This isn't asking for much. The Baseball Writers Association of America doles out a prestigious responsibility to 10-year members of their masonic clique. They get to decide the Hall of Fame class every year.
This year they gave out 539 ballots (one of them was blank) and elected one man, Andre Dawson. Bert Blyleven was five votes short. Roberto Alomar missed out by eight.
Speaking of Alomar, he got 73.8 percent of the vote. In our BC Sports poll back in August? 73 percent. We're not bad at this.
It's with this thought in mind that I implore the BBWAA and the Baseball Hall of Fame: give the fans one vote. If a simple majority of the fans say "yes" to a player, it goes on the "fan ballot."
There are millions of fans, right? And the numbers in All-Star online voting have continued to increase sufficiently with every year. (What was it, almost 20 million for the startling lineups and 68 million for the Final Vote?) Just imagine the buzz when fans are given the chance to partake in a more permanent and legendary procedure.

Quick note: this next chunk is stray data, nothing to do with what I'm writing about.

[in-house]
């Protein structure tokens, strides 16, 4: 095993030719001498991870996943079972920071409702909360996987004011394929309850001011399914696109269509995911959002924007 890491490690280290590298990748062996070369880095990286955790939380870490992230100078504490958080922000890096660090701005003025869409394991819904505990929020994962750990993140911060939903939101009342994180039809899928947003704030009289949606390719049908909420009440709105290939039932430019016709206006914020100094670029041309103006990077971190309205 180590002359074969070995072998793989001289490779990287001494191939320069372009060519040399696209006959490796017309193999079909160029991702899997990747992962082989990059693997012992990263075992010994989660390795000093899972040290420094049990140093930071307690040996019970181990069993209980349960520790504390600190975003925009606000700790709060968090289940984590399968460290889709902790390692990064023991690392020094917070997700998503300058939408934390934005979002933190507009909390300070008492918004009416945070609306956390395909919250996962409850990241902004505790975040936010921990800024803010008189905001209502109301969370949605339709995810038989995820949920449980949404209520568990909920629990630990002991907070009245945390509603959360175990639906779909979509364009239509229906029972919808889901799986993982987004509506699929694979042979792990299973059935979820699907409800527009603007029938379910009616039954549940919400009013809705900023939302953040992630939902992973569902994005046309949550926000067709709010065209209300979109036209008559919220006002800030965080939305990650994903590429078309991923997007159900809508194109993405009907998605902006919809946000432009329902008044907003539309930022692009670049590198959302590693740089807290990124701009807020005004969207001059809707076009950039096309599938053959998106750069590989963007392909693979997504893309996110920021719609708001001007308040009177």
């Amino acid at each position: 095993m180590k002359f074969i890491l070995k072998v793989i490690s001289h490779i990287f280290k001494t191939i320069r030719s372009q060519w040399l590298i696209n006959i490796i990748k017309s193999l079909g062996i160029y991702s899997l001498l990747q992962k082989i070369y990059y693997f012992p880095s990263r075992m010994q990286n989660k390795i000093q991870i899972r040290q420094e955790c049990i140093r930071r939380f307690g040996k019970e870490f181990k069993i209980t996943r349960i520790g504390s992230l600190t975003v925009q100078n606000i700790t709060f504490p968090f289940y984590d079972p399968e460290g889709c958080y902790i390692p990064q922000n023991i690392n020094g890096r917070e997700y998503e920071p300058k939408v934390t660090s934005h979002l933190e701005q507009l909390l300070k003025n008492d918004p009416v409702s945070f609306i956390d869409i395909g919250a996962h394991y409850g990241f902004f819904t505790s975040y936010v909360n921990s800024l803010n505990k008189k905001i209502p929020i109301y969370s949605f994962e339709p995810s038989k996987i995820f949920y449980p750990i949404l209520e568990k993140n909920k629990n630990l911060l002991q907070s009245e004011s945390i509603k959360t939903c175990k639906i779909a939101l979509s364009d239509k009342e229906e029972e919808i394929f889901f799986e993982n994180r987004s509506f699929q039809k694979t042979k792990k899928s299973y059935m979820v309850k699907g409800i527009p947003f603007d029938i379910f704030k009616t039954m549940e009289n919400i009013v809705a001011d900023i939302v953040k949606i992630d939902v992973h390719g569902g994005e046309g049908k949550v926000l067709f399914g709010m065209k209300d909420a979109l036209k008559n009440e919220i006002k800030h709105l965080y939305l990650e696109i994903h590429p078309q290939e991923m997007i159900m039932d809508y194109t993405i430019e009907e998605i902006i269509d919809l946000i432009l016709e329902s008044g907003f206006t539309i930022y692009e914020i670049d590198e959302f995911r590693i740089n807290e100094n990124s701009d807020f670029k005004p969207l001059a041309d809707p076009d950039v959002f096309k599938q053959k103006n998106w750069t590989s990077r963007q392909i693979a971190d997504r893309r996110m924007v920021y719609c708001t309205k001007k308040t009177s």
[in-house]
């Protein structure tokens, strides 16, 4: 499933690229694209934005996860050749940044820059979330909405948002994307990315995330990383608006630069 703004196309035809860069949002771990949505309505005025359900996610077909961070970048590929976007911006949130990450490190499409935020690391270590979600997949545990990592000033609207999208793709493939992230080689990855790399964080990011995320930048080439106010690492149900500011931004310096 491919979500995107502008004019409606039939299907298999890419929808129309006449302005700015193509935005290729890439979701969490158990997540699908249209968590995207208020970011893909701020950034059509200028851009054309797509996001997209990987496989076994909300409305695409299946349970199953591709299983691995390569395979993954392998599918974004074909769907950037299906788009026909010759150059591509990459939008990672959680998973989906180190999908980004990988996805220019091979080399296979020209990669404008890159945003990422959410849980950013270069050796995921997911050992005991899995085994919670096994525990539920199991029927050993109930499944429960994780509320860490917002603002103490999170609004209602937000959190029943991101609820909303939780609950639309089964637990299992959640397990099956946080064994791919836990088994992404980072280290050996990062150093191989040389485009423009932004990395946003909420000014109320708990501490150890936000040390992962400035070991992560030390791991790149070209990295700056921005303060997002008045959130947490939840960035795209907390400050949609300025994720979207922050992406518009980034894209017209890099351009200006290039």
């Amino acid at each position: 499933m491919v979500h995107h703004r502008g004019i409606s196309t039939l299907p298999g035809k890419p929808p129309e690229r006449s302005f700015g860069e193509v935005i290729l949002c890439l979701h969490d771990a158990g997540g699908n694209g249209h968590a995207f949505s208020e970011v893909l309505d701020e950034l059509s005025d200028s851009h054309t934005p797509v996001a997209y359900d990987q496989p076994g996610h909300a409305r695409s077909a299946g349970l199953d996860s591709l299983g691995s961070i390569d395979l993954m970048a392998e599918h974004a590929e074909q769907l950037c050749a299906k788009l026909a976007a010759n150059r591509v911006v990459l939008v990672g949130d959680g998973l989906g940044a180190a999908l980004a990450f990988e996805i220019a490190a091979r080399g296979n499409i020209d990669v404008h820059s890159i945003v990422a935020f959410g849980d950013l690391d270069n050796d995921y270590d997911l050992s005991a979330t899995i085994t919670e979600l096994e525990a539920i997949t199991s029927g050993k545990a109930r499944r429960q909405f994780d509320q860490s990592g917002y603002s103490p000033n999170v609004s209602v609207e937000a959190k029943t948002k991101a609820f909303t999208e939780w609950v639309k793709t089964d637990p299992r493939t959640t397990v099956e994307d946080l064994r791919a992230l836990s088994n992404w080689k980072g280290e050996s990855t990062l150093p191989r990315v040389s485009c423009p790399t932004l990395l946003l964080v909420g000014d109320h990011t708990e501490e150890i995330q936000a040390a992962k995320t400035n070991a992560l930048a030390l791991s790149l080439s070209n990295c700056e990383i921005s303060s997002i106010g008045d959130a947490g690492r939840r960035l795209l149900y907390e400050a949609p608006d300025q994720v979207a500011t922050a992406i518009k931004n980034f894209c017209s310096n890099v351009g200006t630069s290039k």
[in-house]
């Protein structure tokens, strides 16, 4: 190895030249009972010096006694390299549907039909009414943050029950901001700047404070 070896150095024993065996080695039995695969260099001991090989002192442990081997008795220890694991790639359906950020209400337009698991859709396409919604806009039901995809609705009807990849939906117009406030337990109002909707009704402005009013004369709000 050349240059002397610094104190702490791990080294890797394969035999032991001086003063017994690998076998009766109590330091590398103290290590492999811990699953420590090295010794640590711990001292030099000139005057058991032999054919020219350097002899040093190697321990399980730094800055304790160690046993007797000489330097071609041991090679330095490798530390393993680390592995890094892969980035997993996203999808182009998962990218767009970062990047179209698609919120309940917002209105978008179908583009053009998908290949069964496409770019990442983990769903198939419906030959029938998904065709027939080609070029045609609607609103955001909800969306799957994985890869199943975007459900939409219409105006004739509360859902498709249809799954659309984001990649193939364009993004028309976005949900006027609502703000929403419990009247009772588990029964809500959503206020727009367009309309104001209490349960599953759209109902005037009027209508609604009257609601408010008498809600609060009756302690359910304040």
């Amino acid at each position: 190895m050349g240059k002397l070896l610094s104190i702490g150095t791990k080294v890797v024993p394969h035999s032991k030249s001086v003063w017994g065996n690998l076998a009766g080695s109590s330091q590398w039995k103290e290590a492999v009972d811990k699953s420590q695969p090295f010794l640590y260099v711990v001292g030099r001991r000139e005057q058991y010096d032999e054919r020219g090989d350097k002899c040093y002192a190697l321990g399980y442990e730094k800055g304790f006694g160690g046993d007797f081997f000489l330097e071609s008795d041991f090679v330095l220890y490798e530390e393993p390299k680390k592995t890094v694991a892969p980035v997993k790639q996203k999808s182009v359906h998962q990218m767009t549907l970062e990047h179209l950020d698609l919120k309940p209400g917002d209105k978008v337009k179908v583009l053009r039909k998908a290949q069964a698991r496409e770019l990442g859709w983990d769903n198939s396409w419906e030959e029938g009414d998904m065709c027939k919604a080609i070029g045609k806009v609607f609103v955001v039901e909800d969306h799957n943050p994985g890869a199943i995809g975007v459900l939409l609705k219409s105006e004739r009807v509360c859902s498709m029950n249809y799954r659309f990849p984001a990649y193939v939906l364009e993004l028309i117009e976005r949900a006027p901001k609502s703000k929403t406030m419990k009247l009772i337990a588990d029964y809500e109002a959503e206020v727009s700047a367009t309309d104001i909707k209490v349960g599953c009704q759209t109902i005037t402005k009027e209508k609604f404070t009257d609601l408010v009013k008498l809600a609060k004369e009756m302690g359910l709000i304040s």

And all we're asking for is the group of drunken buffoons to be counted as one vote.
In the entire history of the BBWAA voting, a player has never made the Hall just by one single vote. Four guys have made it in by two votes: Al Simmons, Ferguson Jenkins, Ralph Kiner, and Willie Keeler. Conversely, on Nellie Fox's 15th and final year on the ballot, he fell short by two votes. This is moot, because the Veterans Committee picked his ass up 12 years later.
This is the key reason that the Hall of Fame should support this idea — it's nothing more than a token vote that won't sully the sacrosanct voting record of the BBWAA. As for the fans, they might see it as a condescending crumb thrown their way. Of course, this is only the first step in our master plan to stage a mutiny in the Baseball Hall of Fame. I shan't divulge the rest, because … there is no secret master plan.